I did a more thorough test with these four localization tools. Our application is huge. It contains hundreds of forms and thousands of units. Most of those units have resource strings. We also use visual form inheritance in every form. We use frames and inherited frames, too. Our forms have been designed such a way that there is plenty of room for string expansion. So, we do not need a form editor to change the layout. However, translators need a form preview to see the context of the strings. We use several freelance translators that need to work simultaneously with the developers. We use CI/CD and new content appears almost every week. Finally, we have both 32-bit and 64-bit version of our application. We target to 6 languages. Before we start, I would like to point it out that Delphi has a specific pattern how the localization should be done. It is to use forms, resource strings and resource DLLs. ITE uses this approach. Unfortunately, the implementation of ITE is just so bad that it is barely useable. Therefore, there is room for other tools. Let’s start write TsiLang. It is a component-based solution. It does not follow the standard VCL localization method but forces you to do major refactoring to your code. This means adding components to every form and replacing resource strings with TsiLang’s own implementation. The product works, and it is very cheap. I am sure TsiLang has its own fans. In a large project like ours, the price of the localization tool is not the prime factor. The features are. This is where TsiLang gets short. No form preview, propriety implementation, limited team work features, limited translation aids (TM, MT, terminology). This was the first to go. Korzh Localizer is a step forward. It allows you to use resource strings. It does not refactor your source code hardly at all. However, it is not based on resource DLL but uses its own language files. Like TsiLang it does not have form preview and has very limited translation aids. This was the second to go. Remaining two tools, BTM and Soluling, both works on the right principle: the standard VCL localization method. They are also totally decoupled from Delphi IDE that is very important. I like them both. BTM is a free tool and a very good one. It does the localization so much better than the TsiLang and Localizer. BTM is free and Anders has maintained it for three years. Huge respect for him. However, BTM lacks some very important features. First the form preview. Second is that if you have both 32-bit and 64-bit applications, you need to create two separate projects and somehow copy paste the translations. In addition, it scans all strings properties and you have to exclude them manually. There are no rules to configure what properties to localize and what to ignore. BTM has some translations aids but lots of features are missing, such as translation validation and interactive TM/MT/terms. My test sample contains TTreeView and TListView components. TsiLang, Localizer and BTM did not scan the nodes of those components. They were just ignored. What am I supposed to do in a case like that? Remove the design time data and populate the nodes on runtime using resource strings. No thanks. In most case you do not need (and should not) localize images but sometimes you have to. These tree tools cannot handle them either. This brings me to the last tool, Soluling. Soluling is more expensive than the above three tools. However, with that price, you get a tool that has all the features you need to localize a large VCL application. Soluling has a brilliant form editor. It is not only a preview, but you can change the layout. I would suggest not to go on that path but to pay some extra attention to your original UI design. However, if you need to do layout change, you can. Soluling localizes TTreeView, TListView and images. Soluling also has a concept of platform files. It means that you can add many variants of the same EXE file (e.g. 32-bit, 64-bit, debug, trial, etc.). No need to have a duplicate project file. No need to translate the same strings twice. Soluling’s translation aids are top level. Soluling’s features even exceed the features of the mainstream CAT tools like Passolo, MemoQ and Catalyst! Finally, in most cases you have also some other files but Delphi application to localize. For example, you might have some documentation files and web pages. Soluling can do those too. I quickly tested HTML, React and Markdown. All worked nicely. Both BTM and Soluling have a command-line tool to be used in the build pipeline. The both tools require zero changes to your source code and you are not forever bound to the tool you selected, such in the case you selected TsiLang or Localizer. Ultimately, this is a “battle“ between two Nordic guys: Anders and Jaakko. They both did it right. If you have a small Delphi-only project and small budget, go for Better Translation Manager. If you have a larger project or budget, or you also have other files but Delphi EXEs, go for Soluling. I have attached screnshots from each tool.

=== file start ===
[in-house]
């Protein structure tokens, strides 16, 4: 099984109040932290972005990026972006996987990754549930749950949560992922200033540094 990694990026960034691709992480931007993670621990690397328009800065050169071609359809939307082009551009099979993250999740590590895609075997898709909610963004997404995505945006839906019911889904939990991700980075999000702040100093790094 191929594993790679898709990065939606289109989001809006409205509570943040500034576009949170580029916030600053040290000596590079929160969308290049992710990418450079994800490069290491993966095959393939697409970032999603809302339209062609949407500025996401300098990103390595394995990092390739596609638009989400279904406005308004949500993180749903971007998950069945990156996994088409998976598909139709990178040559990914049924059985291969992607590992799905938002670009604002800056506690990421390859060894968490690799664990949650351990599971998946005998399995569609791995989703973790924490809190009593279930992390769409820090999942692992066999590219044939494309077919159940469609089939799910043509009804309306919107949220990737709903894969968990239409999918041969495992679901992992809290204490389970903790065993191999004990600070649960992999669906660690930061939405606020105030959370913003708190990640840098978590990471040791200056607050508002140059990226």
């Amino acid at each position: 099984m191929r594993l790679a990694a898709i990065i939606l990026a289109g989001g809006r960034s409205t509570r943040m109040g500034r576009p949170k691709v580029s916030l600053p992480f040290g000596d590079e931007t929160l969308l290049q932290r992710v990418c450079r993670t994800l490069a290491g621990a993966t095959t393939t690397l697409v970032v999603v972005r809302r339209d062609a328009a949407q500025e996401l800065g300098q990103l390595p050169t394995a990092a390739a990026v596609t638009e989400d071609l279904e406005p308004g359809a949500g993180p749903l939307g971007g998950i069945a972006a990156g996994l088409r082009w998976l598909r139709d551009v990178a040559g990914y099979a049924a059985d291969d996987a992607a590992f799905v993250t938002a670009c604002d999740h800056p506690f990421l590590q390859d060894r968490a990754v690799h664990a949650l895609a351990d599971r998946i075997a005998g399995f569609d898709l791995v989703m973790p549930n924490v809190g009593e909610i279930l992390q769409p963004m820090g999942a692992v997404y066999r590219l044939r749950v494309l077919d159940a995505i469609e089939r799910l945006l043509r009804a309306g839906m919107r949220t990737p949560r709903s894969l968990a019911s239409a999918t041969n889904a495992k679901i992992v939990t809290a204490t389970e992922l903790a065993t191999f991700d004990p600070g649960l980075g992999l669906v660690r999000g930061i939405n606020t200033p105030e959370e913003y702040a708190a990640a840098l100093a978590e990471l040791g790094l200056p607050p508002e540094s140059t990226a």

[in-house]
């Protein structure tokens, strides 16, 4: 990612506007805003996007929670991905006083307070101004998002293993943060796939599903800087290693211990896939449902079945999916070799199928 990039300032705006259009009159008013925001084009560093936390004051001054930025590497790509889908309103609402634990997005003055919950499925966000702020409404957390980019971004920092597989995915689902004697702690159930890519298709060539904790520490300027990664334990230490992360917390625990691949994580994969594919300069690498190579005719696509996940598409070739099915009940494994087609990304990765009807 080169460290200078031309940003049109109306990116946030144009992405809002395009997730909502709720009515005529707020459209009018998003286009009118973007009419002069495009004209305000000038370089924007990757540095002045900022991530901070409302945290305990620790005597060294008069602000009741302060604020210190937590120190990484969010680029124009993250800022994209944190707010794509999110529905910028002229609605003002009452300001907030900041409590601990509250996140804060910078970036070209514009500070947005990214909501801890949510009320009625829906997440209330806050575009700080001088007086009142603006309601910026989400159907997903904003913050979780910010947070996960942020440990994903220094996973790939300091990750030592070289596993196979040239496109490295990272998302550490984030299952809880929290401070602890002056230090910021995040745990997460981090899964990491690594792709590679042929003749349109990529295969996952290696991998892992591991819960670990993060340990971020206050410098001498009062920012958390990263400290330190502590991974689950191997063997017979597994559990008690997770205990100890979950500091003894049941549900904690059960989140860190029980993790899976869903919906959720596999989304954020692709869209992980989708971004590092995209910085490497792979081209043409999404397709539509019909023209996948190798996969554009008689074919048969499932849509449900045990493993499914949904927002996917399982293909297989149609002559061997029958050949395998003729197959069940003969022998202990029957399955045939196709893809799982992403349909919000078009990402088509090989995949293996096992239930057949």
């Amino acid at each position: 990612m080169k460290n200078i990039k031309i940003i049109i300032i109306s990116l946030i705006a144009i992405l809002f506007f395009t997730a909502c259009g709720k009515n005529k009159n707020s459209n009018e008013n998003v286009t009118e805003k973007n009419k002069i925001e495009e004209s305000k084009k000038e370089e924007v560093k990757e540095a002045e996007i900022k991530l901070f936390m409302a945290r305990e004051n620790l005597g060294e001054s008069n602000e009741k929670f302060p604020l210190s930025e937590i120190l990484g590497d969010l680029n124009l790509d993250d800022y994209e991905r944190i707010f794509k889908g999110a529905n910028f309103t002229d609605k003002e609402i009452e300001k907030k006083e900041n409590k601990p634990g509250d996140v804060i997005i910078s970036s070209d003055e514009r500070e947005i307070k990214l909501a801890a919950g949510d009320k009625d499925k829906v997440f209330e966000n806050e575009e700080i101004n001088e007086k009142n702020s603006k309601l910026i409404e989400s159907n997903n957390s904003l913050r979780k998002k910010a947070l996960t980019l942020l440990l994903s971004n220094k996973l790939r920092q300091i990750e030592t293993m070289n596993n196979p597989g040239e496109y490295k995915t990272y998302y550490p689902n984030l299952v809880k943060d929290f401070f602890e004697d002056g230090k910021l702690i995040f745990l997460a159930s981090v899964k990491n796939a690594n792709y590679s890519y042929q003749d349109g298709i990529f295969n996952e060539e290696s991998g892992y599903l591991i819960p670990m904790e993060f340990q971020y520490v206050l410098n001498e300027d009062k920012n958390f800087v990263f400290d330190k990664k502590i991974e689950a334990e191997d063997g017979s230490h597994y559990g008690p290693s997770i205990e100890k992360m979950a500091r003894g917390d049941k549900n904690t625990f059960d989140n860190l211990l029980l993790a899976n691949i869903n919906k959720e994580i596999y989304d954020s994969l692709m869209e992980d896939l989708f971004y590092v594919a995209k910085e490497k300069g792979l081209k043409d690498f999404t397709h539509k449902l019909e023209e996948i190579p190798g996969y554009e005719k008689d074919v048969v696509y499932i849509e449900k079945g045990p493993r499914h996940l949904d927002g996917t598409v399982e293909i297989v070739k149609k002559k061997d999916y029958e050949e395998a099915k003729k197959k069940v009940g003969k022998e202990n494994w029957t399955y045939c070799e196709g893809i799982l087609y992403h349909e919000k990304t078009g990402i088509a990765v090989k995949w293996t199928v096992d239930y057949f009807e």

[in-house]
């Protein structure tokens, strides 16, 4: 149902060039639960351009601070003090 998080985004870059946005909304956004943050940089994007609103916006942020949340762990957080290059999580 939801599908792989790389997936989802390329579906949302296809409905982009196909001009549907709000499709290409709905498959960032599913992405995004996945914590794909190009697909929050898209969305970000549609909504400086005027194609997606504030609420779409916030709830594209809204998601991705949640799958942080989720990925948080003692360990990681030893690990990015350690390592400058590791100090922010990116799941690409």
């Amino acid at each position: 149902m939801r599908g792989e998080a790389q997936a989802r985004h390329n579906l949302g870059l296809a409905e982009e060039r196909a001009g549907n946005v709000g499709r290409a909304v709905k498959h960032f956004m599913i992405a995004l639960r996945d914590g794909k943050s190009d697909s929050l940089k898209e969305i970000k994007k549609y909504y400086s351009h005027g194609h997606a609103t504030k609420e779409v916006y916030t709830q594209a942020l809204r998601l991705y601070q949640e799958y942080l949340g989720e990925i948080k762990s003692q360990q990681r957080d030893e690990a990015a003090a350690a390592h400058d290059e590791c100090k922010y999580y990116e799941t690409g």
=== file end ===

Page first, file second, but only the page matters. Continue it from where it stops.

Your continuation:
19. Remy Lebeau